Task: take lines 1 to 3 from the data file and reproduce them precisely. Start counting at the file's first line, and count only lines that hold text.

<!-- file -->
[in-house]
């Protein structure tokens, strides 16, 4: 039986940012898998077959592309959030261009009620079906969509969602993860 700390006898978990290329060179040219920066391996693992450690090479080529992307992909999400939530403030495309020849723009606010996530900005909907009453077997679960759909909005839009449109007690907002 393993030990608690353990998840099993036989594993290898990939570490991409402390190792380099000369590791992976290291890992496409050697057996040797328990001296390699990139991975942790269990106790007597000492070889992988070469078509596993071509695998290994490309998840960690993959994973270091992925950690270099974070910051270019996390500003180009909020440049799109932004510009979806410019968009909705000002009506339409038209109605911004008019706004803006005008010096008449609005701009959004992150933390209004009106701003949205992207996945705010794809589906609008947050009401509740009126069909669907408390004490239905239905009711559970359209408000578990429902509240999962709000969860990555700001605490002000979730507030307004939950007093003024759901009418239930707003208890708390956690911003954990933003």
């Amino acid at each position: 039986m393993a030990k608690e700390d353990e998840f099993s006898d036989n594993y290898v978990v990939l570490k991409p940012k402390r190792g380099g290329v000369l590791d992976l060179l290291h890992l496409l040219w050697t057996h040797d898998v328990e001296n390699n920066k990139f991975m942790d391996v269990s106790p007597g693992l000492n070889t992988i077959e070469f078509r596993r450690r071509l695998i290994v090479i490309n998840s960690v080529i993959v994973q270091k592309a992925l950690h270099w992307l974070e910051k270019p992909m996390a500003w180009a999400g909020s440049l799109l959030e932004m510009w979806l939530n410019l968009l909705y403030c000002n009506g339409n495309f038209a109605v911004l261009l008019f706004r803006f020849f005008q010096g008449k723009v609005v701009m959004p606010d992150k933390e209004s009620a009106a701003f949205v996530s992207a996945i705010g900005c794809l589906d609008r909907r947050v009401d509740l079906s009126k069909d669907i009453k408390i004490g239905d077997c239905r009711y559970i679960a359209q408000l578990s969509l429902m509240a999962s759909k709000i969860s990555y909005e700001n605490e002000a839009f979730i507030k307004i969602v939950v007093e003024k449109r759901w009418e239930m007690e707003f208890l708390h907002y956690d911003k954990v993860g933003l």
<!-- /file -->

[in-house]
């Protein structure tokens, strides 16, 4: 039986940012898998077959592309959030261009009620079906969509969602993860 700390006898978990290329060179040219920066391996693992450690090479080529992307992909999400939530403030495309020849723009606010996530900005909907009453077997679960759909909005839009449109007690907002 393993030990608690353990998840099993036989594993290898990939570490991409402390190792380099000369590791992976290291890992496409050697057996040797328990001296390699990139991975942790269990106790007597000492070889992988070469078509596993071509695998290994490309998840960690993959994973270091992925950690270099974070910051270019996390500003180009909020440049799109932004510009979806410019968009909705000002009506339409038209109605911004008019706004803006005008010096008449609005701009959004992150933390209004009106701003949205992207996945705010794809589906609008947050009401509740009126069909669907408390004490239905239905009711559970359209408000578990429902509240999962709000969860990555700001605490002000979730507030307004939950007093003024759901009418239930707003208890708390956690911003954990933003």
């Amino acid at each position: 039986m393993a030990k608690e700390d353990e998840f099993s006898d036989n594993y290898v978990v990939l570490k991409p940012k402390r190792g380099g290329v000369l590791d992976l060179l290291h890992l496409l040219w050697t057996h040797d898998v328990e001296n390699n920066k990139f991975m942790d391996v269990s106790p007597g693992l000492n070889t992988i077959e070469f078509r596993r450690r071509l695998i290994v090479i490309n998840s960690v080529i993959v994973q270091k592309a992925l950690h270099w992307l974070e910051k270019p992909m996390a500003w180009a999400g909020s440049l799109l959030e932004m510009w979806l939530n410019l968009l909705y403030c000002n009506g339409n495309f038209a109605v911004l261009l008019f706004r803006f020849f005008q010096g008449k723009v609005v701009m959004p606010d992150k933390e209004s009620a009106a701003f949205v996530s992207a996945i705010g900005c794809l589906d609008r909907r947050v009401d509740l079906s009126k069909d669907i009453k408390i004490g239905d077997c239905r009711y559970i679960a359209q408000l578990s969509l429902m509240a999962s759909k709000i969860s990555y909005e700001n605490e002000a839009f979730i507030k307004i969602v939950v007093e003024k449109r759901w009418e239930m007690e707003f208890l708390h907002y956690d911003k954990v993860g933003l």